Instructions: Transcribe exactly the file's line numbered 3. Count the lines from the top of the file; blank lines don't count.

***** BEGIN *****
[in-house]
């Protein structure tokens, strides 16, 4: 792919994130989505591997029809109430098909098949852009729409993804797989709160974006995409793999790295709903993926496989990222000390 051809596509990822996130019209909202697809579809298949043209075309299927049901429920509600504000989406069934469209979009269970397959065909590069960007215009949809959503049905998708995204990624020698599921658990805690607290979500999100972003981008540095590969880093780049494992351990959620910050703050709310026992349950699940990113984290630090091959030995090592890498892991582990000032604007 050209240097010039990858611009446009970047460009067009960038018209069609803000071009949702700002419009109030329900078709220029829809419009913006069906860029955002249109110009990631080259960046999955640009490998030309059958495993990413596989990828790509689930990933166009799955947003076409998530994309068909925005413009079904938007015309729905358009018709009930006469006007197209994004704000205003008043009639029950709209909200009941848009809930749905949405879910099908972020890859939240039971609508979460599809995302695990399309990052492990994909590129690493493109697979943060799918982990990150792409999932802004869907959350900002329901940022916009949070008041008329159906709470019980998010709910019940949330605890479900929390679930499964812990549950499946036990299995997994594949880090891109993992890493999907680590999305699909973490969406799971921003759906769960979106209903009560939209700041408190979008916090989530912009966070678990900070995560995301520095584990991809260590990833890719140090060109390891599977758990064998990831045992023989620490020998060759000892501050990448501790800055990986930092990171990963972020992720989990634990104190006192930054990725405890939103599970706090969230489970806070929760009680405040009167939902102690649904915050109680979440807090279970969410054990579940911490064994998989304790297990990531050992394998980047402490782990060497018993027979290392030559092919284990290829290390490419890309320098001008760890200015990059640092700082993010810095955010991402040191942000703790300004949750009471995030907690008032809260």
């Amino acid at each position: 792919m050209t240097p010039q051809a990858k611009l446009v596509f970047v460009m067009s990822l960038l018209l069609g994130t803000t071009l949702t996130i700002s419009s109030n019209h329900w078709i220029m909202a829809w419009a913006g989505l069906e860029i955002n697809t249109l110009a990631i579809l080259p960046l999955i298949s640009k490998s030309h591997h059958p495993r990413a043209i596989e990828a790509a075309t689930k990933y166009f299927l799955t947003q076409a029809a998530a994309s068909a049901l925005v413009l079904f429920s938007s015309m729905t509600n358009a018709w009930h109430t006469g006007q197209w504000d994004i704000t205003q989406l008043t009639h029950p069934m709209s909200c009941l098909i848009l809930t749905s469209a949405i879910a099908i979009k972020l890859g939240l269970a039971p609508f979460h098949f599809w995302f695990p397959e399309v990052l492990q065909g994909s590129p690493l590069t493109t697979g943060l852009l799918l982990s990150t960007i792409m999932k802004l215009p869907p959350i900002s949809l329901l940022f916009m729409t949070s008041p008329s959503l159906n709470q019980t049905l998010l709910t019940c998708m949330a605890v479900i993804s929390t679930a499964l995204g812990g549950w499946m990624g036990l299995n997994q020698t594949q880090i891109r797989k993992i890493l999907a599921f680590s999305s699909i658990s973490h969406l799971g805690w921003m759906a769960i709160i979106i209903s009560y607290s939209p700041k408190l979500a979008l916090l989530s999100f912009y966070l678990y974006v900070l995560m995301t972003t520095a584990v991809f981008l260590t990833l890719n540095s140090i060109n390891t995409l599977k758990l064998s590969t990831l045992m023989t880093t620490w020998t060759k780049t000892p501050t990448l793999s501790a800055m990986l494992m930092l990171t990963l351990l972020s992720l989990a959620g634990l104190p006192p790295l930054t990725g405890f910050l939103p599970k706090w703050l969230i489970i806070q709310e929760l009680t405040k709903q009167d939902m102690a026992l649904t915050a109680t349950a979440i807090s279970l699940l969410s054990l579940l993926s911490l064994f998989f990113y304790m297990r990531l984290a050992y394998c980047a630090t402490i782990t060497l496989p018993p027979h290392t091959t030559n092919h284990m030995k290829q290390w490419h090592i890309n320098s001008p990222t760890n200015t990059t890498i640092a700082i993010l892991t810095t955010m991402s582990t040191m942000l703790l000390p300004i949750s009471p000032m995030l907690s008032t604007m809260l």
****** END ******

């Amino acid at each position: 792919m050209t240097p010039q051809a990858k611009l446009v596509f970047v460009m067009s990822l960038l018209l069609g994130t803000t071009l949702t996130i700002s419009s109030n019209h329900w078709i220029m909202a829809w419009a913006g989505l069906e860029i955002n697809t249109l110009a990631i579809l080259p960046l999955i298949s640009k490998s030309h591997h059958p495993r990413a043209i596989e990828a790509a075309t689930k990933y166009f299927l799955t947003q076409a029809a998530a994309s068909a049901l925005v413009l079904f429920s938007s015309m729905t509600n358009a018709w009930h109430t006469g006007q197209w504000d994004i704000t205003q989406l008043t009639h029950p069934m709209s909200c009941l098909i848009l809930t749905s469209a949405i879910a099908i979009k972020l890859g939240l269970a039971p609508f979460h098949f599809w995302f695990p397959e399309v990052l492990q065909g994909s590129p690493l590069t493109t697979g943060l852009l799918l982990s990150t960007i792409m999932k802004l215009p869907p959350i900002s949809l329901l940022f916009m729409t949070s008041p008329s959503l159906n709470q019980t049905l998010l709910t019940c998708m949330a605890v479900i993804s929390t679930a499964l995204g812990g549950w499946m990624g036990l299995n997994q020698t594949q880090i891109r797989k993992i890493l999907a599921f680590s999305s699909i658990s973490h969406l799971g805690w921003m759906a769960i709160i979106i209903s009560y607290s939209p700041k408190l979500a979008l916090l989530s999100f912009y966070l678990y974006v900070l995560m995301t972003t520095a584990v991809f981008l260590t990833l890719n540095s140090i060109n390891t995409l599977k758990l064998s590969t990831l045992m023989t880093t620490w020998t060759k780049t000892p501050t990448l793999s501790a800055m990986l494992m930092l990171t990963l351990l972020s992720l989990a959620g634990l104190p006192p790295l930054t990725g405890f910050l939103p599970k706090w703050l969230i489970i806070q709310e929760l009680t405040k709903q009167d939902m102690a026992l649904t915050a109680t349950a979440i807090s279970l699940l969410s054990l579940l993926s911490l064994f998989f990113y304790m297990r990531l984290a050992y394998c980047a630090t402490i782990t060497l496989p018993p027979h290392t091959t030559n092919h284990m030995k290829q290390w490419h090592i890309n320098s001008p990222t760890n200015t990059t890498i640092a700082i993010l892991t810095t955010m991402s582990t040191m942000l703790l000390p300004i949750s009471p000032m995030l907690s008032t604007m809260l």